In the “Umm…all right” Category

I was on the train the other day sitting down in front of a man.

Obviously homeless. Obviously crazy. This man spoke out loud.

He spoke to an invisible person in the seat right next to him.

I noticed something quite odd about the rhythm of his speech pattern.

He spoke in short, choppy sentences, with word choices out of the norm.

There was quite a long pause between each line. He’d speak briefly, then silence.

Each spoken line seemed odd. Why that choice of words? Finally, I got it.

Each line said had exactly seventeen syllables. Yes, I counted.

I listened to him the whole train ride, and counted each line one by one.

Seventeen syllables. Pause. Pause. Then seventeen syllables. Pause. Pause.

I don’t know if it was purposeful, but for half an hour it went on.

This man spoke in haiku to an invisible friend. I was enthralled.

I share ’cause it seemed the kind of thing you guys would appreciate.

So fascinated was I that I decided to challenge myself.

Could I write this post exactly seventeen syllables at a time?

I don’t know if that man was conscious of his efforts or just crazy.

It doesn’t matter. Perhaps it was just one of those times to live art.

L.12.1: Funt’s Rules Revisited

All in all, I feel my rules are pretty much the same, and actually, I think that I am following these rules more now than I was when I wrote them. But for the sake of the assignment I will expand and reflect on each.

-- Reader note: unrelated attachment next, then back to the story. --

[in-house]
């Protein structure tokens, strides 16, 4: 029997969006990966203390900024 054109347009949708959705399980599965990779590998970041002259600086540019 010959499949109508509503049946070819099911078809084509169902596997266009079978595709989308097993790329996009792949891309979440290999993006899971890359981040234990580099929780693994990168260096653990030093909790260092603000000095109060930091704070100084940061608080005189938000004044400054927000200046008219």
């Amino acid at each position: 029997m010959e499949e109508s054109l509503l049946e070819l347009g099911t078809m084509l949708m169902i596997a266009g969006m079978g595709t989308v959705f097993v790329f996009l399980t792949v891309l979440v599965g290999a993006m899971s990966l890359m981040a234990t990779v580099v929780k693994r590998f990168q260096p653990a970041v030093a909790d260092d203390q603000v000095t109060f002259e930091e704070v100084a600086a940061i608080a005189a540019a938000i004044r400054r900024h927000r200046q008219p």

1) It’s okay not to finish something. Process is more important than product. If you’ve learned all and stretched yourself as much as you can, finishing for finishing sake is not necessary.

I still live by this one, and I think that this one makes me more Lichtenbergian than anything. While I do believe that process is more important than product, this can often get me into the trap of never finishing things. I LIKE writing this screenplay. I LIKE making this animated short. If it’s ever finished, then I won’t get to work on it anymore. Futzing with it forever is a much more inviting idea. “Ah,” I tell myself, “But when this thing is done, I get to start work on a new thing, and have fun working on that.” Reasonable, but then from another part of my brain, “Yes, but you KNOW working on this is fun. What if working on the next thing isn’t.? Or the next thing? What if I never work on anything that is as fun as working on this thing?” And so it goes.

2) Have something to write/draw with or on with you at all times.

Yes. I do this. I have a very specific breed of notebook that I like having with me in particular. I like them so much, in fact that I have bought out Target’s entire supply three times, so I have a stockpile of them in my closet just in case Target decides not to carry them anymore.

3) Let everything inspire you.

With the aid of hindsight, I find that I am really good at copping out on Lichtenbergian questions sometimes. Of course on this one. I suppose a better way of saying this one would be: Look for inspiration outside of your tried and true sources, and don’t have hard and fast rules about how something is inspiring to you. I have tried to make from an interesting magazine article I read one time, a screenplay, a short story, and an animated short. Now it is the inspiration for a one-man show, which is the perfect way to tell this story. You’re idea for a graphic novel might make a better short film. Or your poem might make a better song. Who knows.